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Federal News Digest — March 17, 2011

Washington Post

EPA proposes ‘first ever’ emissions standards for power plants – Darryl Fears reports that the Environmental Protection Agency has proposed limits on mercury and other toxic chemicals from coal-burning power plants, one of the largest sources of “stationary pollution;” industry is strongly opposed to rules estimated to cost $10 billion, but EPA Administrator Lisa P. Jackson says rules would save $100 billion a year or more in improvements to health and the environment

Japan quake puts spotlight on aging U.S. nuclear reactors, cost of building new ones – Jia Lynn Yang and Steven Mufson report that many U.S. reactors are old, which does not necessarily mean outdated, but certain design features have been criticized; meanwhile the Nuclear Regulatory Commission licenses reactors and monitors them, but individual states have considerable input

Elizabeth Warren defends consumer agency’s role in mortgage settlement talks – Brady Dennis reports that Warren defended the Consumer Financial Protection Bureau’s involvement in talks between mortgage service agencies and federal agencies and state attorneys general stemming from fraudulent foreclosure practices, saying if CFPB had been around, practices would have been prevented; legislators questioned the agency’s involvement because it has no confirmed leader and has not yet issued regulations

Oversight board investigates lack of warnings by auditors before financial crisis – David S. Hilzenrath reports that the Public Company Accounting Oversight Board, created by Congress after the Enron scandal to monitor auditing firms, is investigating their failure to produce meaningful reports warning of financial firms’ precarious situation prior to financial collapse; New York State lawsuit against Ernst and Young, auditor for Lehman Brothers, which collapsed, has focused attention on auditors’ role

Is streaming a felony? And what’s this about wiretapping? – Alexandra Petri offers her thoughts on the White House’s white paper on intellectual property enforcement, including its recommendation that “infringement by streaming” should be a felony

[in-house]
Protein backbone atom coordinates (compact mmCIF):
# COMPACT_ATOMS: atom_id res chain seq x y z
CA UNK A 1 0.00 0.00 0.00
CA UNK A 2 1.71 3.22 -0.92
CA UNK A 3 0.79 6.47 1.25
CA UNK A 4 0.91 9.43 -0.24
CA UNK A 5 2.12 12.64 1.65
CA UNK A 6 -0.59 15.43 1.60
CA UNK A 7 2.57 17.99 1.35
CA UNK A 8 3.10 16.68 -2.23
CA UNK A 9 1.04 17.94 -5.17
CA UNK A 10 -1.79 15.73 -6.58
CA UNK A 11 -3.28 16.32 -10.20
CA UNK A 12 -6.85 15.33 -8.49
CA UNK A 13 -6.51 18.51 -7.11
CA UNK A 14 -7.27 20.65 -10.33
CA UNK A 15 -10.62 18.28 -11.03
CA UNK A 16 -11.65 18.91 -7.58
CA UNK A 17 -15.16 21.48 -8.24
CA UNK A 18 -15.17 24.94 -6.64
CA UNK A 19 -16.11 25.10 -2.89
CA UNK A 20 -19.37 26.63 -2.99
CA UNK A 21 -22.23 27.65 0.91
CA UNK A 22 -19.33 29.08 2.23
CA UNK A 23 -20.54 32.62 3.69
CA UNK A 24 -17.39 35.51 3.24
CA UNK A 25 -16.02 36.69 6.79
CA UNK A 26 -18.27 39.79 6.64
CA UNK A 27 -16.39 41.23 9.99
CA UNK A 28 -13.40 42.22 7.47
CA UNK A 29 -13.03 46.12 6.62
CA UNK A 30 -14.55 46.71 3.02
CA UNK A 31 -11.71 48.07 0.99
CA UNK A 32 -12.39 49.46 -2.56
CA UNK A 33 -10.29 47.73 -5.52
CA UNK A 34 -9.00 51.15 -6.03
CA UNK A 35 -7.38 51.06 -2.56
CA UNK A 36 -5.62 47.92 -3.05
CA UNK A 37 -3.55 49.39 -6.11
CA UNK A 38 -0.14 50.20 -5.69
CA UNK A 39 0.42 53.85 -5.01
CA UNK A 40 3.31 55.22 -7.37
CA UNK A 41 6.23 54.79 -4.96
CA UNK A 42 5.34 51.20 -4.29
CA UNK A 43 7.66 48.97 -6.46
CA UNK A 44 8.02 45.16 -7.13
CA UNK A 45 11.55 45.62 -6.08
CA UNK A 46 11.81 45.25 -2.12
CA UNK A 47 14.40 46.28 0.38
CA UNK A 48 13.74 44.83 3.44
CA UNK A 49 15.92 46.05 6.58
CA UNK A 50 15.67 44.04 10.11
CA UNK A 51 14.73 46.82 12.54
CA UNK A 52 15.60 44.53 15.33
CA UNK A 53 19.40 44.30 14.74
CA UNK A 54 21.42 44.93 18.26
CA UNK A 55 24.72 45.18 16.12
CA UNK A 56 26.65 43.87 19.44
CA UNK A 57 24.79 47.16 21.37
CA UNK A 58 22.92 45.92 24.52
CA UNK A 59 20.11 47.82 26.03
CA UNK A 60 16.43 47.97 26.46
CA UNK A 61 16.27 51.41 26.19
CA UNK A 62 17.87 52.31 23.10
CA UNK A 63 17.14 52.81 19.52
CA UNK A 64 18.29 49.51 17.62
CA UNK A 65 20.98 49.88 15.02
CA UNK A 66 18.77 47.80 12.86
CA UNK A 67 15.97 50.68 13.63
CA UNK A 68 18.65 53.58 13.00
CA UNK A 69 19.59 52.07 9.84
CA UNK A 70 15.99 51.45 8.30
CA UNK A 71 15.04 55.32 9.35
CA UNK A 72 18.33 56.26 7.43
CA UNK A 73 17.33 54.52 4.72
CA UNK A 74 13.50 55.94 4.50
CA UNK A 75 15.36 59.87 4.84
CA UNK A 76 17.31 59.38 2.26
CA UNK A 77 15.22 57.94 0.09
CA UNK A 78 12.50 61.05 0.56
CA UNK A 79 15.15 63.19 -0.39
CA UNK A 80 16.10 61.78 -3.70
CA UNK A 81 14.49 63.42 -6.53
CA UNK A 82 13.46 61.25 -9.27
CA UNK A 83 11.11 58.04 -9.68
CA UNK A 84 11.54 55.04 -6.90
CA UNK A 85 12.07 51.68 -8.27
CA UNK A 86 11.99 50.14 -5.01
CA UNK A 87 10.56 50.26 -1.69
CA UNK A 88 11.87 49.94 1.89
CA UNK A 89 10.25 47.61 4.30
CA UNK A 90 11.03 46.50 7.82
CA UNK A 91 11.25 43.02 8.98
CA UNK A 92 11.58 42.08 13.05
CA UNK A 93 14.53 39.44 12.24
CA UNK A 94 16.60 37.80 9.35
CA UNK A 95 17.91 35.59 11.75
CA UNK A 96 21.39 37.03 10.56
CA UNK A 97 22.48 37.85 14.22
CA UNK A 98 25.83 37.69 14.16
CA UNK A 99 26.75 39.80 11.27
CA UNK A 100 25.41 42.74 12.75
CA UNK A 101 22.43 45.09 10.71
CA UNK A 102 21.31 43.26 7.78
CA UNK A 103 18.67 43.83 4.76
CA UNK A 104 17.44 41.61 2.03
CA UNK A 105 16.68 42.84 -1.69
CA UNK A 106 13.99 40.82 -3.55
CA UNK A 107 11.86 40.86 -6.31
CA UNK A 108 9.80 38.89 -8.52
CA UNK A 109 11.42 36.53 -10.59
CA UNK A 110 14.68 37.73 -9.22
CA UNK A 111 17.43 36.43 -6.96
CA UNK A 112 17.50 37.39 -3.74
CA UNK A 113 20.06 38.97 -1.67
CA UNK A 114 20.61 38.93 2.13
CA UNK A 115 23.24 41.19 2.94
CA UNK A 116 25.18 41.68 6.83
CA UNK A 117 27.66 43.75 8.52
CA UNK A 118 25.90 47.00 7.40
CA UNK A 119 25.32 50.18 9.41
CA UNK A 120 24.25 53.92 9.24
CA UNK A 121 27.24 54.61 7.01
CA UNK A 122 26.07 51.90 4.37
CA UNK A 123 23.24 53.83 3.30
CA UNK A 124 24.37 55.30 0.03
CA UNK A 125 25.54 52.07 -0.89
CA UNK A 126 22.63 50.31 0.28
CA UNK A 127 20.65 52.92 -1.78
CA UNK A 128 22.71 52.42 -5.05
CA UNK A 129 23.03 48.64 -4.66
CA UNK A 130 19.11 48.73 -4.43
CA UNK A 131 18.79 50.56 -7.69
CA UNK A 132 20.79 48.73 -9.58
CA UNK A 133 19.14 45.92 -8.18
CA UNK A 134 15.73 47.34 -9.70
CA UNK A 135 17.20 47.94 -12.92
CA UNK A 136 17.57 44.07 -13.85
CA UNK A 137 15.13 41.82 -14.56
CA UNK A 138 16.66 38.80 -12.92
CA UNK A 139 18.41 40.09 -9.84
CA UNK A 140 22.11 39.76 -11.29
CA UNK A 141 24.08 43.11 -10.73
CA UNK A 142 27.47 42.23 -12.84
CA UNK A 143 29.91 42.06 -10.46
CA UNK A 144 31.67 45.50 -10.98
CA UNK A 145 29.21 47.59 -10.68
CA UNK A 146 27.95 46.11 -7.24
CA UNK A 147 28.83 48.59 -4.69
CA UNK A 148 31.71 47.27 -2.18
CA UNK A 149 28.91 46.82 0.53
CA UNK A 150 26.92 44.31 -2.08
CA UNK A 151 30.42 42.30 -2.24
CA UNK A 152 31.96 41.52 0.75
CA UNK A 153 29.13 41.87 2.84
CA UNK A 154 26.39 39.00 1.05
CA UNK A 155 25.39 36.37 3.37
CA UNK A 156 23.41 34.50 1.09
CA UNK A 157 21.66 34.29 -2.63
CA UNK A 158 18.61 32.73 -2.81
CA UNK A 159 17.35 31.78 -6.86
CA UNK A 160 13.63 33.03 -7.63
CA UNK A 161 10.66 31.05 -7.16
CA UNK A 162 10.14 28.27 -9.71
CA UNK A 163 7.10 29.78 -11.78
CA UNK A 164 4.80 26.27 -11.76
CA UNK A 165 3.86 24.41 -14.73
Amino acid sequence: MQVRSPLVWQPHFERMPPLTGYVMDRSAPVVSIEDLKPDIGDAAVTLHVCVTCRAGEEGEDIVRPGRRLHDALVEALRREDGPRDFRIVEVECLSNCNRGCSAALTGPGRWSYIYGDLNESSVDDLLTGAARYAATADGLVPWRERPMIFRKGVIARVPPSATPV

New York Times

Nuclear Agency tells a concerned Congress that U.S. industry remains safe – Matthew L. Wald reports that Nuclear Regulatory Commission chairman Gregory Jaczko told a congressional hearing the agency will learn lessons from Japanese nuclear disaster; meanwhile Energy Secretary Steven Chu said that his Dept., which assists NRC, would take another look at existing and proposed power plants in light of Japan’s experience

American life span edges longer – AP reports on the Centers for Disease Control and Prevention’s report that life expectancy in the U.S. rose to over 78 years

Wall Street Journal

Former Freddie CEO may face SEC action – Nick Timiraos reports that the Securities and Exchange Commission notified the former head of Freddie Mac, Richard Syron, who was ousted when the government took over the mortgage lender in 2008, that it may file charges against him as part of its investigation of Freddie Mac’s failure to disclose information   

TARP was no win for the taxpayers – Paul Atkins, Mark McWatters and Kenneth Troske, former and current members of the panel overseeing the Troubled Asset Relief Program, dispute Treasury Secretary Geithner’s description of TARP as a success, and point to bailout payments yet to come

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